Receiving two job offers can be both a blessing and a curse. Use these tips to learn how to choose between job offers.
You refined your resume and cover letters, you shined in the interviews, you stayed positive and upbeat when the process was slow. Finally - a job offer!
And then another one. Now what?
From the outside, this might look like a great problem to have. Having multiple job offers to choose from is a luxury, no matter what the job market looks like. However, it may not seem that way to you as you fret over the offers, zooming in on the details that don’t matter and feeling the pressure to act fast.
Your first move, if you have not done so already, is to get both offers in writing. It will ground your next steps for learning how to choose between job offers, and give you the information you need to make a decision. Once you have the offer documents, here are three steps that can organize your thoughts and help you avoid making a decision you will regret.
1. Dig deep.
You have had an opportunity to meet your future boss, possibly even a few co-workers. In the hustle of the interviews, it is tough to be present to the little details of your surroundings and interactions. Now is the time to recall them. Think through any possible red flags that you have picked up, and write them down.
Trust your instincts before accepting a job offer! I had a job interview where the interactions with one of the co-workers was a little off during the group interview. I chalked it up to nerves on both sides, but the dynamic with that co-worker caused me a lot of frustration after I accepted the job.
The signs could be subjective, with one meaning for you, and a different meaning to someone else. For example, if your boss refers to the staff meeting space as “The War Room,” think about what that says about the tone of those meetings. Are you a good natural fit for that environment?
Use online resources to help you research how to choose between job offers. Glassdoor, Indeed, and LinkedIn are great places to start. Look for hints of company culture, work pace, and general trends that point to the company being a good employer.
Compensation packages, health insurance, 401(k) contributions, commute and dress code – comparing those across two or more companies can make you dizzy! It is almost too much to keep in your head.
In fact, it is too much to keep in your head. Let’s get it out on paper, and organize it in a way that is helpful to your decision process for accepting a job offer.
Start by writing down the components of your compensation package: salary, bonus, profit sharing, tuition reimbursement, healthcare coverage, and 401(k) match. Remember to add non-monetary things: fit with company culture, rapport with your future boss and co-workers, length of your commute, possibility of flexible work arrangements. If family leave is or will be important in the near future, write that down too.
Now that you have a list, choose 5-6 items that matter most. Be careful to look at your needs and wants in the short run, as well as long term. Then give each company a grade between 1 and 10 for each of your priorities, with 10 being the best score. It might look like this.
Based on the math analysis, Company # 2 is the winner with the higher overall score.
Once you have this simple analysis done, think about one or two factors that matter most. Highlight them, so that you can pay attention to particularly high or low grades on those. In the example above, rapport with a future boss is very important, and the grade of 10 supports the conclusion that Company # 2 is the better choice.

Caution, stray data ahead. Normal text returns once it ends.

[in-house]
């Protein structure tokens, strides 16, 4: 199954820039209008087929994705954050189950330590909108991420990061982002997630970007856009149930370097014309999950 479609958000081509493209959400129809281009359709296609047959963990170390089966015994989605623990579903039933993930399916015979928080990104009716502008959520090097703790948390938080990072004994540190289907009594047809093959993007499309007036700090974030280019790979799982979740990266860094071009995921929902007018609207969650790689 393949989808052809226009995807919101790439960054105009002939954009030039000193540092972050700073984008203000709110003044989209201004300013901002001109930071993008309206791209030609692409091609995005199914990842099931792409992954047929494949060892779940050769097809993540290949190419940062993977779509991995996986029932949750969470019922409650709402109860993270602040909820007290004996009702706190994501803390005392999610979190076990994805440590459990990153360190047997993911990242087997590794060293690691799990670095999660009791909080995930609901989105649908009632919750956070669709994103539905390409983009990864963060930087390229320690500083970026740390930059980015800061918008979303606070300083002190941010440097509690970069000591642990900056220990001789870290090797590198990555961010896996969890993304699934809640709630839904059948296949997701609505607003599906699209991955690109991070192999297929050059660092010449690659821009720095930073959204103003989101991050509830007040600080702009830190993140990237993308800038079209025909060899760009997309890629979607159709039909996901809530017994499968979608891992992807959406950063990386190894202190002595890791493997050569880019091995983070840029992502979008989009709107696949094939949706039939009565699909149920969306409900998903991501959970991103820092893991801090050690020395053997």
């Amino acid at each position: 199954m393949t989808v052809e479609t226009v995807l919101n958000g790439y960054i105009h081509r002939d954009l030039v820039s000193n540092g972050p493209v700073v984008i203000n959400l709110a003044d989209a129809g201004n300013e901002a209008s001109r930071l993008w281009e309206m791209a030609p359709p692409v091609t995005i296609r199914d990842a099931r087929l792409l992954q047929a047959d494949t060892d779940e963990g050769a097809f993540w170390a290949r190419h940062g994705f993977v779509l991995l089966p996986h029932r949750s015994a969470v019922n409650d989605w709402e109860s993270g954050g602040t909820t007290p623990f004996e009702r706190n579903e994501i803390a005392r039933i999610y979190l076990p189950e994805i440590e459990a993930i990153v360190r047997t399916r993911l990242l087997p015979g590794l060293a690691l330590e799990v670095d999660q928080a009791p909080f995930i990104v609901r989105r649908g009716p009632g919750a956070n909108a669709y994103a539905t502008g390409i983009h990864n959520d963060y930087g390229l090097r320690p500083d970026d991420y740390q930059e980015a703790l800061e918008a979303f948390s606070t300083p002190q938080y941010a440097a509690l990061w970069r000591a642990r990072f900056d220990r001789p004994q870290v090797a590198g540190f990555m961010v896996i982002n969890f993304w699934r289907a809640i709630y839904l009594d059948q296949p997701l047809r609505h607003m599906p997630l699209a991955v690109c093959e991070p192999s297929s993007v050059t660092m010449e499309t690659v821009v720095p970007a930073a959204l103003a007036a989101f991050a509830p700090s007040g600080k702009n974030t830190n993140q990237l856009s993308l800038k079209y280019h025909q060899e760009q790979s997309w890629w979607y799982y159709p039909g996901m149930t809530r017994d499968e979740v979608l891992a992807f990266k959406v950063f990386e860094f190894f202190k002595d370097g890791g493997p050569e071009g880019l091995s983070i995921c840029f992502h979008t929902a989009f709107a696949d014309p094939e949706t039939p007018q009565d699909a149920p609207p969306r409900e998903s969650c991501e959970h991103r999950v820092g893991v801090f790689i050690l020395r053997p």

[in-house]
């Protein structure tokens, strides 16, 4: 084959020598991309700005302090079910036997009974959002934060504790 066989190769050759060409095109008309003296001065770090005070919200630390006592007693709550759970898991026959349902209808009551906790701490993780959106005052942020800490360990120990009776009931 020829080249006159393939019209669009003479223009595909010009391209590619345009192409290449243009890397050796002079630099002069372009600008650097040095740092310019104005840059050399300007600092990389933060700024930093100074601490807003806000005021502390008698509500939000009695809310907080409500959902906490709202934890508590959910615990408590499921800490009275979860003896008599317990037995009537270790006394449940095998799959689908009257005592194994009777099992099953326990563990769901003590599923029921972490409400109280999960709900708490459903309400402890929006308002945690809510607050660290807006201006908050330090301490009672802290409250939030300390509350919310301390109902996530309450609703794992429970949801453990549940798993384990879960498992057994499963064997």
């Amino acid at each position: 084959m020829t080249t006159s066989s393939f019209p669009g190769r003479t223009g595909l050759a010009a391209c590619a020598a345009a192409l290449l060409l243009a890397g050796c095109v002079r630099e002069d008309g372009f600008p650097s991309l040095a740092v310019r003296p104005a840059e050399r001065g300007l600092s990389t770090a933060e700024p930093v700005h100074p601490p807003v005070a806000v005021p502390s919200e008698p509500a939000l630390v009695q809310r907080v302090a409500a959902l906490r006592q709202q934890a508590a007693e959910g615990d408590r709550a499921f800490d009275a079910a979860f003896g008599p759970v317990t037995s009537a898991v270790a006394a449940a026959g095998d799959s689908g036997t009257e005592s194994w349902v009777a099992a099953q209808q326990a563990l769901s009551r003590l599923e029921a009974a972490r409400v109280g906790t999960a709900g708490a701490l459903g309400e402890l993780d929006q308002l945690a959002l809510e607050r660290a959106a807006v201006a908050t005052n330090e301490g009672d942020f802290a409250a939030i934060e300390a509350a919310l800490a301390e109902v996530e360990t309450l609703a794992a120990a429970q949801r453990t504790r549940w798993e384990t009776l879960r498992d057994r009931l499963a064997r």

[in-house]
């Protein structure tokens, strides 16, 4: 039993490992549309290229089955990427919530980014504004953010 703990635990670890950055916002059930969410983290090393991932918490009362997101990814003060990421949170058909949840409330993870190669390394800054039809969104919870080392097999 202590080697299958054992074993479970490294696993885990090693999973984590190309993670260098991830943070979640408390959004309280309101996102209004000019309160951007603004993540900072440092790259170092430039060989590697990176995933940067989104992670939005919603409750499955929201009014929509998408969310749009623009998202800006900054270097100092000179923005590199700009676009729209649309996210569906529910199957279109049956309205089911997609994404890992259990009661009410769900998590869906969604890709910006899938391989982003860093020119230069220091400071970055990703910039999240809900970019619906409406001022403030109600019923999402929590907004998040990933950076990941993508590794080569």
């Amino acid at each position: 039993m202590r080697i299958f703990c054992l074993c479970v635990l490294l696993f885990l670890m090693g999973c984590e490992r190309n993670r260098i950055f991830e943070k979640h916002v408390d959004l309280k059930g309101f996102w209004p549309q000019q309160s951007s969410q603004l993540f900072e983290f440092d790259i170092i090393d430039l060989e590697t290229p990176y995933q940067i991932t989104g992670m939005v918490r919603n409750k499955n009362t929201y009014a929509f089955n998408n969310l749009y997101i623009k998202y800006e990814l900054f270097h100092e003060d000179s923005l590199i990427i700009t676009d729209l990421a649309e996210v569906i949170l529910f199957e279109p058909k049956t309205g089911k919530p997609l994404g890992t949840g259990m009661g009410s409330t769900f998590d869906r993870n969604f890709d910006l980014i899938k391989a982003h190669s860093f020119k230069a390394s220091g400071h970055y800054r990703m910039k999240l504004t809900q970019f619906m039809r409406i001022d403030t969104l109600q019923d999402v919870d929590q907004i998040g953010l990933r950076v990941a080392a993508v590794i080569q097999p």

3. Do a gut check.
Imagine yourself working in each of the spaces, interacting with clients and co-workers, grabbing lunch, and commuting. How does it feel? Which place allows you to be yourself and honors your talents and strengths?
If Excel points you in the direction of a clear winner based on the numbers, and yet you dread making the phone call to accept the offer, pay attention to that feeling. If you have all relevant information, yet find yourself stalling, ask yourself what that is about.
4. Bringing it all together.
The Internet is full of conflicting advice on how to choose between job offers. Some sites suggest you stall for time, while others recommend that you do a complex stochastic analysis of the offers so you can make an informed decision.
I am a believer in the “Blink” concept – that we make a decision in the first few seconds, and then spend hours to gather data to back it up. A simple priorities list can help you focus on your values and consider details carefully. In my experience, anything much more complex than that just muddies the water.
Talk through the decision with someone who knows you well and whose judgment you trust. A family member, a friend, a mentor, or a coach could each bring their perspective and insight. I remember a conversation I had with a former boss and mentor as I was making the choice between two completing offers. His clarity and questions allowed me to take in the big picture and ultimately helped me make a good decision without burning any bridges.
Transparency is key to making the most of your situation. Tell them that you are interested in their company (you would not have gotten this far otherwise) and that you are considering multiple offers. Ask for their help in clarifying key points of the offer, or filling in the points that are missing. The ideal outcome is that you accept the offer that is your best fit, and burn no bridges with the runner-up.
Above all else, remember that having a choice puts you in a position of power. Look at what you stand to gain by accepting a job offer, trust your judgment, and go into the next steps excited about the possibilities - not regretting the lost opportunity.
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